Increases in the concentration of various acute-phase serum proteins synthesized by the liver, including serum amyloid A (SAA) have been reported in cancer patients or tumor-bearing animals. The induction of SAA has been shown, from studies of endotoxin-induced inflammation, to be mediated by cytokines, including interleukins 1 and 6 (IL-1 and IL-6) and tumor necrosis factor (TNF). We have found increased SAA levels in mice transplanted with a variety of tumors, and used the S-180 sarcoma to investigate the mechanism of SAA induction of cancer; this appeared to be independent of immunogenicity since elevated SAA concentrations were also observed in tumor-bearing nude mice. The following evidence was obtained indicating that an endogenous mediator produced by the tumor was responsible for cancer-associated SAA induction: a) SAA concentrations returned to baseline after surgical removal of the tumor; b) injection of serum obtained from tumor-bearing mice into healthy mice induced SAA levels with a maximal induction 24h after injection; c) injection of supernatants from in vitro cultures of S-180 tumor cells also induced SAA in healthy mice; d) serum from tumor-bearing mice or supernatants from S-180 cell cultures was capable of inducing SAA synthesis in vitro by the human hepatoma cell line Hep3B. The putative cancer associated SAA inducer is non dialyzable, heat-labile and has a molecular mass of approximately 8-12 kD.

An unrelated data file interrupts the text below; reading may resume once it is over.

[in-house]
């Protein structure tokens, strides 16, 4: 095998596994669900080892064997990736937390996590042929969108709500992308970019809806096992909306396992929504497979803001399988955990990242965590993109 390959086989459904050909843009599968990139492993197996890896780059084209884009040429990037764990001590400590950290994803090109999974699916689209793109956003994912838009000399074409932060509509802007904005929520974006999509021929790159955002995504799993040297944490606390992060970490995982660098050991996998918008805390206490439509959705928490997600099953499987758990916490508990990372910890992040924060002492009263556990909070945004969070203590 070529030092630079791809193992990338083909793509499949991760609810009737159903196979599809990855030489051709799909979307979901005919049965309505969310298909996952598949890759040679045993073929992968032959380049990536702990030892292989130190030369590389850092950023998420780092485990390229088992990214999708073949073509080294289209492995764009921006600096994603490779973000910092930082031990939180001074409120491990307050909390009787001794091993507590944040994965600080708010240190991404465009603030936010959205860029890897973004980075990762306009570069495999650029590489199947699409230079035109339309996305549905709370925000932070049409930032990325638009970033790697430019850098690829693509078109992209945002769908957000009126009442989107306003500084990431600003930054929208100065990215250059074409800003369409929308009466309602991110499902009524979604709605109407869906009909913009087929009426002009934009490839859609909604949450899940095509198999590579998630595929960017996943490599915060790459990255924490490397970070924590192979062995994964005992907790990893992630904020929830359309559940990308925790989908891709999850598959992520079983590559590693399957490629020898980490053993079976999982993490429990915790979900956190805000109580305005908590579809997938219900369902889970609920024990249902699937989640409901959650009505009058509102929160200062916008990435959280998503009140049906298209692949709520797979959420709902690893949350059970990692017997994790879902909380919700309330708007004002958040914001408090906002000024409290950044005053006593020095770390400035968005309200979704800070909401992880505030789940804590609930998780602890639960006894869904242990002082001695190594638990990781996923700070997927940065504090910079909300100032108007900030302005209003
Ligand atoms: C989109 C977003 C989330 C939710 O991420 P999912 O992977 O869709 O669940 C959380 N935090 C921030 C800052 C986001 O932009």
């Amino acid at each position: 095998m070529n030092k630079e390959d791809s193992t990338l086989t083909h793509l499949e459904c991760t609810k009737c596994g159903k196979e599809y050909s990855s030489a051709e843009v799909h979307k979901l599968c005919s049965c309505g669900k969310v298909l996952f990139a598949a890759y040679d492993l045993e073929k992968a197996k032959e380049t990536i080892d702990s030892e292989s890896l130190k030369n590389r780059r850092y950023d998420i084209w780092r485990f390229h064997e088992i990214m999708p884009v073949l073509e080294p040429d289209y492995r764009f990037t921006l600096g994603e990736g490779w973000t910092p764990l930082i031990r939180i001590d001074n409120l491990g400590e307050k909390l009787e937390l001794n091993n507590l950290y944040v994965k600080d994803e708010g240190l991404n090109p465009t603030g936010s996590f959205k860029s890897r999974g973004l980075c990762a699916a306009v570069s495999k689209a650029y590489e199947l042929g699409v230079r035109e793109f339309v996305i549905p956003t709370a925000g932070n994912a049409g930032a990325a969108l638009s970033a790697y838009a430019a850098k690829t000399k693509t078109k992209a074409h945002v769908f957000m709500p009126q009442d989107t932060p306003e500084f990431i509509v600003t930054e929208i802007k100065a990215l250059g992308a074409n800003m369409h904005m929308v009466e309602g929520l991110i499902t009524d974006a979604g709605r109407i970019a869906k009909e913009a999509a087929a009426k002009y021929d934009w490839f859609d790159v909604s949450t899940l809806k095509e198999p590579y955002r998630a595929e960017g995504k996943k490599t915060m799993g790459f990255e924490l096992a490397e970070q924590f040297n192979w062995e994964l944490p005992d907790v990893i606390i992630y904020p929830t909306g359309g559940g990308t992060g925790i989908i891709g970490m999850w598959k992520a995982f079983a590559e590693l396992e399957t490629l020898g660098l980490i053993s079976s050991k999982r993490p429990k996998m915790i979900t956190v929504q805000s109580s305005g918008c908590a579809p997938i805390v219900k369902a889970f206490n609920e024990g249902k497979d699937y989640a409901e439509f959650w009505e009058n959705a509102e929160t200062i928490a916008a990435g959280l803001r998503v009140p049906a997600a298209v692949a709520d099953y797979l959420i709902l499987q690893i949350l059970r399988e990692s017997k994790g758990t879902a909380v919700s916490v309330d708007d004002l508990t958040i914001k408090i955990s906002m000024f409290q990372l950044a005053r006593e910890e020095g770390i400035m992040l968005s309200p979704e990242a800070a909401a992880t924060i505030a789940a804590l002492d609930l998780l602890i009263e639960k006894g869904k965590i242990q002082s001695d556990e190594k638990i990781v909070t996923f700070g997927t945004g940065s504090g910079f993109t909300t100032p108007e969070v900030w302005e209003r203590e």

|Number of pages||18|
|Journal||International Journal of Immunopathology and Pharmacology|
|Publication status||Published - 1993|
- Acute-phase proteins
- sarcoma 180
- serum amyloid A
ASJC Scopus subject areas